Right now, you probably believe that alcohol is an important part of your life. But you’ll also know that supping those glasses of wine or beer each night, or partying hard at the weekend, is causing a problem. Alcohol may be affecting your health, your work, or your relationship, or maybe all three. 

You may be realising that the hangovers are feeling worse, or that you feel tired all day until a drink in the evening miraculously wakes you up. 

Waking up full of remorse and anxiety, with a thumping head, and a questionable or even nonexistent recollection of last night’s events is far from fun, relaxing or stress-free. In fact, it’s diametrically opposite. And vowing never to do it again only to pour a glass of red wine at dinner isn’t good for long term self-esteem, either, as you find yourself in a constant cycle of internal mental battles, over which reaching for a glass always wins. 

The result is that the real you, the conscious-minded part of you that doesn’t want to drink, fails. Always. And I know, because I always failed too. If I’d had a particularly boozy Saturday night with friends and felt hellish the next day, I’d be proud of myself that I didn’t have a glass of wine that evening. The fact that I was still feeling queasy from the night before didn’t enter my head as being the reason for my evening of abstinence.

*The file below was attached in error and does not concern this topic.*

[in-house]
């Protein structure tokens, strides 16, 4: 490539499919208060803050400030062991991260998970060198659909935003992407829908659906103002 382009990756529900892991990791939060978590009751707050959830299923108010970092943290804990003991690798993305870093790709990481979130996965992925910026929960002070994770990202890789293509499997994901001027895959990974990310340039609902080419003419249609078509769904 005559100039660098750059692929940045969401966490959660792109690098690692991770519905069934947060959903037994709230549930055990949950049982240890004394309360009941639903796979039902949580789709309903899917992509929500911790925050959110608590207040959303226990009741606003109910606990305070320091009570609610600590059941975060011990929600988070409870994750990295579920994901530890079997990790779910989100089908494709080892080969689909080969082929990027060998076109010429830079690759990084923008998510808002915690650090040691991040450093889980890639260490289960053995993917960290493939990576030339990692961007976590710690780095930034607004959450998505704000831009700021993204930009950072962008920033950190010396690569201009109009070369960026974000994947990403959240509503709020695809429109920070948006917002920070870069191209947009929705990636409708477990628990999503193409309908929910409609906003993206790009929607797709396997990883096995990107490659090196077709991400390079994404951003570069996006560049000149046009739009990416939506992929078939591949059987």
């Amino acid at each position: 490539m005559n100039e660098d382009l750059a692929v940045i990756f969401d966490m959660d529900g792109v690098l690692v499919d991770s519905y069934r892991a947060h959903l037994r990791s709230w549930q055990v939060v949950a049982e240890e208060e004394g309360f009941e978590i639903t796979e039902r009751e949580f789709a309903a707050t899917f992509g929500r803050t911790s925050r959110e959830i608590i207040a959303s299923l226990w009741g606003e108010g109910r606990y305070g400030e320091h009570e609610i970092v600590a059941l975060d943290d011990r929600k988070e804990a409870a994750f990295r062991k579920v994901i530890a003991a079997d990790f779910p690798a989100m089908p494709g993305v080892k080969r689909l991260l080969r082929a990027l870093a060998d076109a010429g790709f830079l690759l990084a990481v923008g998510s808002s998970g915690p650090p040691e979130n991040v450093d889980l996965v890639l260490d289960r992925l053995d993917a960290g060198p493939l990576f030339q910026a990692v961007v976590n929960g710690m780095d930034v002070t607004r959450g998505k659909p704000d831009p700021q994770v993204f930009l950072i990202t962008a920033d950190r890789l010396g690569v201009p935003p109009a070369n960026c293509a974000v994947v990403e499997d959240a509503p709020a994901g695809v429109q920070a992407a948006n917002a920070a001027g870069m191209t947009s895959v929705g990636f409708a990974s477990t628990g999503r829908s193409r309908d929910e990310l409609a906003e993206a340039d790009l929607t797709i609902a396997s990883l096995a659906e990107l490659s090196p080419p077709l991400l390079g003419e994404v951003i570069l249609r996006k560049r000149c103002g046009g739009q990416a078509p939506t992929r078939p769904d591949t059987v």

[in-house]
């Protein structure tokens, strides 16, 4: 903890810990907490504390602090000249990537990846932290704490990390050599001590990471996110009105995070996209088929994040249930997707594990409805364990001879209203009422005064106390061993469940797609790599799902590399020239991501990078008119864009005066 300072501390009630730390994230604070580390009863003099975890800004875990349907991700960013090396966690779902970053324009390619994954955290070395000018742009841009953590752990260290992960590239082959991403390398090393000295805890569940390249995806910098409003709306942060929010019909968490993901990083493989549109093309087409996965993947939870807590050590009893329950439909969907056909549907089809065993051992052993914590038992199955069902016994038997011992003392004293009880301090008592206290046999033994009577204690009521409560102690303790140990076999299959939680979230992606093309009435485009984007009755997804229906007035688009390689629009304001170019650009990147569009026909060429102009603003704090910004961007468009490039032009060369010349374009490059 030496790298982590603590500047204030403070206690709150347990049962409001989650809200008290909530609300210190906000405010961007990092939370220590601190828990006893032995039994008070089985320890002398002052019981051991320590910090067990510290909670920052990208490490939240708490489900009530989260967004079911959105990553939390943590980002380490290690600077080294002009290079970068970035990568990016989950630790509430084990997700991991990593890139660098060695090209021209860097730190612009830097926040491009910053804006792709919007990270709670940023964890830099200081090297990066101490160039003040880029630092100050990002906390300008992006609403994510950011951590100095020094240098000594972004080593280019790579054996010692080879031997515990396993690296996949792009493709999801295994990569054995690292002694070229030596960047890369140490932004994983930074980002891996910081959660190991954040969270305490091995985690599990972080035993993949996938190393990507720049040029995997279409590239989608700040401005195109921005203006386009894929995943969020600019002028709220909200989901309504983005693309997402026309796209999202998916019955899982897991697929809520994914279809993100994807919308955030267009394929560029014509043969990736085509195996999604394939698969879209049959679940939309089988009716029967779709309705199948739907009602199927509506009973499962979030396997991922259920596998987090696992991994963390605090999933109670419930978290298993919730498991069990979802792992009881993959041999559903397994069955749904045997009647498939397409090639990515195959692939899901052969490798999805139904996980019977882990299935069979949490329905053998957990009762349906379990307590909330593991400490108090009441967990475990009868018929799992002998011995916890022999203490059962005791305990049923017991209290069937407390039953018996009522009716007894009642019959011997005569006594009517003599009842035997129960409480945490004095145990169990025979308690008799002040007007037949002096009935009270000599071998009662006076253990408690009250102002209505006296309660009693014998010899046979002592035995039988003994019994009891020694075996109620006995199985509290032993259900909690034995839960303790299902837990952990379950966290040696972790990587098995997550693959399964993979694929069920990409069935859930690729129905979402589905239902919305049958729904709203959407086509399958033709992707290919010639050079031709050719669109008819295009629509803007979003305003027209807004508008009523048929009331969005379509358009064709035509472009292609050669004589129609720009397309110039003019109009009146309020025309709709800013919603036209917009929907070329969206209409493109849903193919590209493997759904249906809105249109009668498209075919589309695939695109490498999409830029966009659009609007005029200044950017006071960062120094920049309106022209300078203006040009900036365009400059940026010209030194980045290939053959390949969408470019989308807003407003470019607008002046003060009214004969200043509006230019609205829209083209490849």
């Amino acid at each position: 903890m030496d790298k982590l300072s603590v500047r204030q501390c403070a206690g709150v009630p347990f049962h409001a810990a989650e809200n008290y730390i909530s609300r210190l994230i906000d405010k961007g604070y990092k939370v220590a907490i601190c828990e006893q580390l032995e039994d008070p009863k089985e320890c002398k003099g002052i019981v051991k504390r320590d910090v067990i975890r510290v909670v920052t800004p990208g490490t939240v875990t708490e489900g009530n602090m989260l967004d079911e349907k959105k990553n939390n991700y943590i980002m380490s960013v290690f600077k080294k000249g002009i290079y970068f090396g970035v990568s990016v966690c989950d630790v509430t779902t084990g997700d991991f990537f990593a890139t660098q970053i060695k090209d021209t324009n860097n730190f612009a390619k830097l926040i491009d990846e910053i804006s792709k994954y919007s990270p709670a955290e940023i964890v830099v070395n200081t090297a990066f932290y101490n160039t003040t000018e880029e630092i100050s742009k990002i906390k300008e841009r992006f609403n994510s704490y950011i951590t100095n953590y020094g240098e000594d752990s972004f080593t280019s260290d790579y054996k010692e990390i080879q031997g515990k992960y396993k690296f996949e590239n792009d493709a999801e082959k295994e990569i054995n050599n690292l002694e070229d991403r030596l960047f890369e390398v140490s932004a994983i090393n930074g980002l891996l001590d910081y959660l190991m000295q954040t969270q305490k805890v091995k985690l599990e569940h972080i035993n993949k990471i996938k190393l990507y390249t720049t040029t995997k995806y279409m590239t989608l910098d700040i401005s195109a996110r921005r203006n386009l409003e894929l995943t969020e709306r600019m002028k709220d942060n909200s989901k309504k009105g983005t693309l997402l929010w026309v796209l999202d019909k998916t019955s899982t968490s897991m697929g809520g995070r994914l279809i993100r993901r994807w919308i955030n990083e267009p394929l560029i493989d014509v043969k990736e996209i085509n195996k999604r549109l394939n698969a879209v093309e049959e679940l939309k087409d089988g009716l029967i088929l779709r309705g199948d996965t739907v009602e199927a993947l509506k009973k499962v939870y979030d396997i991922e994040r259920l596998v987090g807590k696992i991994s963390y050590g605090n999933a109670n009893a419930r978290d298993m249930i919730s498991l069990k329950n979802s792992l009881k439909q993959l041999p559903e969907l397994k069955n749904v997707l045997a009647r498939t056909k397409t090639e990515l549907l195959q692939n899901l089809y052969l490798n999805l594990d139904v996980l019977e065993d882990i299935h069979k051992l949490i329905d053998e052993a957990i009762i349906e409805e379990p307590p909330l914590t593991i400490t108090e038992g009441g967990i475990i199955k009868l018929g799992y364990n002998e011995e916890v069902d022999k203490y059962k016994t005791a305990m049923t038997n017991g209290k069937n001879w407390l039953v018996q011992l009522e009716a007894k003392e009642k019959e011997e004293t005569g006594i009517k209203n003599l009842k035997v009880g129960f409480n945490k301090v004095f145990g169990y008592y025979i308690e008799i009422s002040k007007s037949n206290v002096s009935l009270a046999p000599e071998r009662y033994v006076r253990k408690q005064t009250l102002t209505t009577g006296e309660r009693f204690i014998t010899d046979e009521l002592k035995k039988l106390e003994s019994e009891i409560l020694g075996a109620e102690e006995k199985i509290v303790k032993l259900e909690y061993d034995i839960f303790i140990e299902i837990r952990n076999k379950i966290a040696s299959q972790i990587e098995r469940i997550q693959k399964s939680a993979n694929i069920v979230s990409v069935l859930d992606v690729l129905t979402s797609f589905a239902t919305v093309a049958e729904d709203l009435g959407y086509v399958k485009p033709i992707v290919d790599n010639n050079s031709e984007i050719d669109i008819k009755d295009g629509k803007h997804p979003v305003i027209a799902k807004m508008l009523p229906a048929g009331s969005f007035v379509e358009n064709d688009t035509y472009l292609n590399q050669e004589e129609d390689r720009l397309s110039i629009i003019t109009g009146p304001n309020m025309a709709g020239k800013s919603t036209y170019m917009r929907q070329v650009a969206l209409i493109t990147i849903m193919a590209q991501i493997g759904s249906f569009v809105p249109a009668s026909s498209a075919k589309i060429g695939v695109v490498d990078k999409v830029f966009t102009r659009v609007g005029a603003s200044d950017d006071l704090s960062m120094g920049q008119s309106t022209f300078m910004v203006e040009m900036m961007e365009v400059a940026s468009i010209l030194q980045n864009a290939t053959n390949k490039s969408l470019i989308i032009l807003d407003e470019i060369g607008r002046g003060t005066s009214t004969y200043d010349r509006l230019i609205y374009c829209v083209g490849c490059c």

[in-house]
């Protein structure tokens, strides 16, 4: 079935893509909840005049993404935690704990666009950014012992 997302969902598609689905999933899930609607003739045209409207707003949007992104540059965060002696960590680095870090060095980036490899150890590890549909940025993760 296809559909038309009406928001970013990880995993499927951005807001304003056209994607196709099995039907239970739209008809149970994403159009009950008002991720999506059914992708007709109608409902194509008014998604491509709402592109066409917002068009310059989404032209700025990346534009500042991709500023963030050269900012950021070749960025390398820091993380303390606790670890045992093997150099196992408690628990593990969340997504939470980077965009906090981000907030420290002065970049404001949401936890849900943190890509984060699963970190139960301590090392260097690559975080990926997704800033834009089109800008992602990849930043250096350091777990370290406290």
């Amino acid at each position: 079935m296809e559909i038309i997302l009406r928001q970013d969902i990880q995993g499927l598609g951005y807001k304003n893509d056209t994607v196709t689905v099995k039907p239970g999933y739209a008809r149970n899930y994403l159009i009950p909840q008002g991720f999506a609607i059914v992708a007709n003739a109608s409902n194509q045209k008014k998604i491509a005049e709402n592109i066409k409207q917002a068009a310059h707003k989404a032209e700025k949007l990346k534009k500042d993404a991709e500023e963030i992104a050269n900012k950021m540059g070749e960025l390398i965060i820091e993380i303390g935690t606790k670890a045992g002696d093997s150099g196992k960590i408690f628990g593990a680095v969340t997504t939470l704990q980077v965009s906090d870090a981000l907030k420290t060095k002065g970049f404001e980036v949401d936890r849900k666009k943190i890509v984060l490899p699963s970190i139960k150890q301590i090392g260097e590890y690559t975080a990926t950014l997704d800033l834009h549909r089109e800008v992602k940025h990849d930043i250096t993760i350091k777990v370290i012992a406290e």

When I decided to stop drinking for a while, like on a hungover 1st of January having decided to do a dry month, I’d start off feeling amazingly positive and determined. All my resolve and positive vision of self, drinking green tea every evening, was primed and ready for action. I would spring open the fridge and give the bottle of wine a ‘Ya boo,’ scoff before putting it firmly in the back of the cupboard, with a ‘See you in February,’ smile.